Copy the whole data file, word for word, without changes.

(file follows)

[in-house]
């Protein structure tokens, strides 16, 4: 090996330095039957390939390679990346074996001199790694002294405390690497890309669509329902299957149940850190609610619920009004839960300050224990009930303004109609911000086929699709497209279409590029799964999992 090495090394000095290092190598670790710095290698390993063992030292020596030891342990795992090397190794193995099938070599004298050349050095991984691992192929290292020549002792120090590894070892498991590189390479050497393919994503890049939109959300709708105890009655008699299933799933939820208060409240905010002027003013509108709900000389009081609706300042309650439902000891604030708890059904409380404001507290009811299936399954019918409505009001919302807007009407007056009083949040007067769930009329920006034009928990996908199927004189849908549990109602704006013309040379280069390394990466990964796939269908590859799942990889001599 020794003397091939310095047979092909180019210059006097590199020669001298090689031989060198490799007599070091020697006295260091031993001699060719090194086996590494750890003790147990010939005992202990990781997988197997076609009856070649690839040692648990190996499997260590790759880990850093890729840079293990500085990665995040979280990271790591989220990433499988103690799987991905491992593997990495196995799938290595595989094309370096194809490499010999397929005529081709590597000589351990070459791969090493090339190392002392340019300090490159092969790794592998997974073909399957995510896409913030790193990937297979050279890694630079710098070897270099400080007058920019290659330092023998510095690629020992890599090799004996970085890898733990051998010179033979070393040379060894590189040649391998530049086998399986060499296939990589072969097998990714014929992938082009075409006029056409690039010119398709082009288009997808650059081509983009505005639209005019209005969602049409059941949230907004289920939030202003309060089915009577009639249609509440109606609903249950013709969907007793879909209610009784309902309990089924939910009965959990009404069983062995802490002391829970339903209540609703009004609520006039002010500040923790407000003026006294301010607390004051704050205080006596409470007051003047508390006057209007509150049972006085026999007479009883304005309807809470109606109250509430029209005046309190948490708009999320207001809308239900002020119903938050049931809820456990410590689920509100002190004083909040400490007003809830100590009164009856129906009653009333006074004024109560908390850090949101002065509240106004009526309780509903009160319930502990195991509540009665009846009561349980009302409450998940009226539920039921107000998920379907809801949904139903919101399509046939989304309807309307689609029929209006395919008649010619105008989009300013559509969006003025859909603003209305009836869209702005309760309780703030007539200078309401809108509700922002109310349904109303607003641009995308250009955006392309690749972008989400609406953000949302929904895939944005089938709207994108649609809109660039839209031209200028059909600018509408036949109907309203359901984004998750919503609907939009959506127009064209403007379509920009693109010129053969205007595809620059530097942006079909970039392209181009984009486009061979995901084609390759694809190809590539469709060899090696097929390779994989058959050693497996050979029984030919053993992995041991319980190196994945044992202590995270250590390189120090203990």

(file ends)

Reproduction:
[in-house]
């Protein structure tokens, strides 16, 4: 090996330095039957390939390679990346074996001199790694002294405390690497890309669509329902299957149940850190609610619920009004839960300050224990009930303004109609911000086929699709497209279409590029799964999992 090495090394000095290092190598670790710095290698390993063992030292020596030891342990795992090397190794193995099938070599004298050349050095991984691992192929290292020549002792120090590894070892498991590189390479050497393919994503890049939109959300709708105890009655008699299933799933939820208060409240905010002027003013509108709900000389009081609706300042309650439902000891604030708890059904409380404001507290009811299936399954019918409505009001919302807007009407007056009083949040007067769930009329920006034009928990996908199927004189849908549990109602704006013309040379280069390394990466990964796939269908590859799942990889001599 020794003397091939310095047979092909180019210059006097590199020669001298090689031989060198490799007599070091020697006295260091031993001699060719090194086996590494750890003790147990010939005992202990990781997988197997076609009856070649690839040692648990190996499997260590790759880990850093890729840079293990500085990665995040979280990271790591989220990433499988103690799987991905491992593997990495196995799938290595595989094309370096194809490499010999397929005529081709590597000589351990070459791969090493090339190392002392340019300090490159092969790794592998997974073909399957995510896409913030790193990937297979050279890694630079710098070897270099400080007058920019290659330092023998510095690629020992890599090799004996970085890898733990051998010179033979070393040379060894590189040649391998530049086998399986060499296939990589072969097998990714014929992938082009075409006029056409690039010119398709082009288009997808650059081509983009505005639209005019209005969602049409059941949230907004289920939030202003309060089915009577009639249609509440109606609903249950013709969907007793879909209610009784309902309990089924939910009965959990009404069983062995802490002391829970339903209540609703009004609520006039002010500040923790407000003026006294301010607390004051704050205080006596409470007051003047508390006057209007509150049972006085026999007479009883304005309807809470109606109250509430029209005046309190948490708009999320207001809308239900002020119903938050049931809820456990410590689920509100002190004083909040400490007003809830100590009164009856129906009653009333006074004024109560908390850090949101002065509240106004009526309780509903009160319930502990195991509540009665009846009561349980009302409450998940009226539920039921107000998920379907809801949904139903919101399509046939989304309807309307689609029929209006395919008649010619105008989009300013559509969006003025859909603003209305009836869209702005309760309780703030007539200078309401809108509700922002109310349904109303607003641009995308250009955006392309690749972008989400609406953000949302929904895939944005089938709207994108649609809109660039839209031209200028059909600018509408036949109907309203359901984004998750919503609907939009959506127009064209403007379509920009693109010129053969205007595809620059530097942006079909970039392209181009984009486009061979995901084609390759694809190809590539469709060899090696097929390779994989058959050693497996050979029984030919053993992995041991319980190196994945044992202590995270250590390189120090203990």